Or you could try removing the rubber ring, fixing the loom properly and then afterwards try to find a replacement ring, something like part of a cycle inner tube. This is risky, and would overall detract from the mic, the price if not the look.

A third option would be to contact Steve Silburn at Sefton Clothing. He makes incredible D Mask repro's and uses original fittings. He carried out some minor restoration on a mates D Mask and added some parts, so you could ask him if he can either fix it together for you, or advise you on the best way to go. He might even have a replacement ring.

In any case, don't be hasty!
Thanks a lot guys!

It's quit clear now, at my mic there's still a piece of loom attached which have been cut off. So probably if I want too put a loom on that mic will have too remove the rubber ring.
I will think about it, because there's no hurry too it. Or maybe let a professional do it is the best option I guess~.

Thanks a lot,

Floris
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Joined: August 31st, 2006, 11:55 am

April 4th, 2007, 3:58 pm #8

Or in english, 'keep it in place!'
I wouldn't destroy the rubber ring. You're probably not going to use the microphone anyway, so there's not much point in actually connecting it.
Type 21's with the rubber ring still in place are, from what I gather, pretty rare.

You can insert the wiring loom into the microphone and tie the loom to the little thing that's there just for that purpose.

But that's just what I would do

Cheers, Toine
Hello Toine,

What kind of "rope" to ty off the loom you should use?? (the dutch word for it would do!!)

Thanks a lot,

Floris
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Joined: February 28th, 2004, 3:00 pm

April 4th, 2007, 6:45 pm #9

Firstly an apology to Gerry. With his description I assumed he was talking about the attachment points of the Type 19, but the photos of his without the rubber ring makes things clear.

As to the 'rope', I recently made up an oxygen hose extension of the type used to connect later masks such as the E, G and H, to the earlier oxygen system. This consists of a female bayonet fitting one end (into which the later mask hose is fitted), and a Mk III oxygen plug the other (as found on D masks) with a 30 inch length of rubber hose in the middle.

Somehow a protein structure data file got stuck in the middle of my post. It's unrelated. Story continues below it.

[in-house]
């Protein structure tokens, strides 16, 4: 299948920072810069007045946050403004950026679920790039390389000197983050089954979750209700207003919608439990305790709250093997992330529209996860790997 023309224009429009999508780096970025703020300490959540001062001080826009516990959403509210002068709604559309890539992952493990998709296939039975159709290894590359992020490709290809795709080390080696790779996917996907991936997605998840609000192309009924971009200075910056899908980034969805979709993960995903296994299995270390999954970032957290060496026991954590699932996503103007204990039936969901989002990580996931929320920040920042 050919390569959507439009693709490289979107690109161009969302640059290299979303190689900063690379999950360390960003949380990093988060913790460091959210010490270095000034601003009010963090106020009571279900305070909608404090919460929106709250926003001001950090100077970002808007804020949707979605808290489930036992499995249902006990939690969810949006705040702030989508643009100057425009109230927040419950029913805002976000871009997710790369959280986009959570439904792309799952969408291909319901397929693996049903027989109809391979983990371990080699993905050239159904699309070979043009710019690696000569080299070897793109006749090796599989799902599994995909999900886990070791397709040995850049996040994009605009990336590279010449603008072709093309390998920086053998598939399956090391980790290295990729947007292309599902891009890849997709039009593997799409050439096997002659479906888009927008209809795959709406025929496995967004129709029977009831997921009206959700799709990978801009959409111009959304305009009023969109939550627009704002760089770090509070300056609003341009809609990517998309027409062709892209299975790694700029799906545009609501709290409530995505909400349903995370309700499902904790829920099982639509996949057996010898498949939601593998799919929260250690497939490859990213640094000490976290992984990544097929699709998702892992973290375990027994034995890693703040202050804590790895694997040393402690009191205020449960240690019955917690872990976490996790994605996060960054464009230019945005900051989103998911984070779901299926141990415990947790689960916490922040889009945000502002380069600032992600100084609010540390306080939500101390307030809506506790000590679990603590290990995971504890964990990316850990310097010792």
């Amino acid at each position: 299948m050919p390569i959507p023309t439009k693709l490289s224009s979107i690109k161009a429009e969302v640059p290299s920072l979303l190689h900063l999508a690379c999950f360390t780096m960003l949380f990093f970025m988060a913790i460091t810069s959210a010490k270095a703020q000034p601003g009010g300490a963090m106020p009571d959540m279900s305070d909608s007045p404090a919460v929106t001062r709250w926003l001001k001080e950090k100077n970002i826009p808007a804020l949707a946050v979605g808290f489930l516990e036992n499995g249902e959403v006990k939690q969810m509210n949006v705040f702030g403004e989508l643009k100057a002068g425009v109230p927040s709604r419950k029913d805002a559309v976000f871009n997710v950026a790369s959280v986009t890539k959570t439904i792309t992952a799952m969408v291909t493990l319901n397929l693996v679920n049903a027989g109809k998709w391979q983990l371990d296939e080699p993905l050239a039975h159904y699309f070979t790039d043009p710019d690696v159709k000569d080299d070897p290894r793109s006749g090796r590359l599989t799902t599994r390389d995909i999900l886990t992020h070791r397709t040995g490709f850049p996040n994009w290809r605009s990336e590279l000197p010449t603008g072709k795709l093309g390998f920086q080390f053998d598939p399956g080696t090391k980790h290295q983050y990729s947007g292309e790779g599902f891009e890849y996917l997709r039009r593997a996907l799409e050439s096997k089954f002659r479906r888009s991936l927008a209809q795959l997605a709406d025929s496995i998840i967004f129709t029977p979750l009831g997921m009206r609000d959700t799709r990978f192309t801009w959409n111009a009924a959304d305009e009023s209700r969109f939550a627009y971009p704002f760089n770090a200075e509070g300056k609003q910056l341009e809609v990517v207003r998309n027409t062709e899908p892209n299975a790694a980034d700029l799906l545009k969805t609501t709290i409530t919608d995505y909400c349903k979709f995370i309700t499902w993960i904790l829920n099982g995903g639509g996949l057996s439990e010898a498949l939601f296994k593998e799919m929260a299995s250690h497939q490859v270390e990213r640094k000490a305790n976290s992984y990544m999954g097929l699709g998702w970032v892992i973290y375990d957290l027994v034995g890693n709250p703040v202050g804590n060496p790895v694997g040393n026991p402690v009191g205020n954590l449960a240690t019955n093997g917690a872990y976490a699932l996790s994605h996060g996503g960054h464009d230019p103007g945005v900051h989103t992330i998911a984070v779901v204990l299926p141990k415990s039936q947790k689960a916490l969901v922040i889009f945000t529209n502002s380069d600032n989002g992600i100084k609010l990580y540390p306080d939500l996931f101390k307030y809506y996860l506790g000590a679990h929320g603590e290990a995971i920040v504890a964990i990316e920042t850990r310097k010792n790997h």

I used thinish garden twine to bind each end of the hose to the brass fittings and it looks exactly the same as the original. I used tea to 'dye' the twine from white to brown, and then used a small amount of glue to stick it. After 10 minutes to dry I used a bit more glue, winding the twine around several times, ending by pulling one end under the last loop and pulling tight. You can apply the same principle to the loom fitting.
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Joined: August 23rd, 2003, 10:11 pm

April 5th, 2007, 7:21 am #10

Hello Toine,

What kind of "rope" to ty off the loom you should use?? (the dutch word for it would do!!)

Thanks a lot,

Floris
In the aeroplane industry they use a kind of waxed cord ('vetkoord' in Dutch). When tightened this cord tends to 'grip' the other threads, thus fastening quite well.

The knot used is a bit more difficult the explain...
First you double up the cord along the long axis of the wiring loom, leaving about 4 inches (10cm) of cord dangling. The resulting loop points toward the microphone.
Next you wind the cord around the wiring loom from the end of the attachment thingie towards the loop (and towards the mic itself). When done, you cut the winding cord and tuck it through the loop.
Pulling the dangling piece of rope, you'll pull the loop and the end of the cord under the winded bit, securing it all in place.
Cut all the loose ends and Bob's your uncle!

Sometimes they use this trick in two separate parts, about 1/4 of an inch apart, for instance when securing the thin oxygen hose to the inlet ring of the D-type oxygen mask.

I'm not sure were you can buy this waxed cord, but I figure waxing a bit of beige garden cord will do the trick nicely!

Cheers, Toine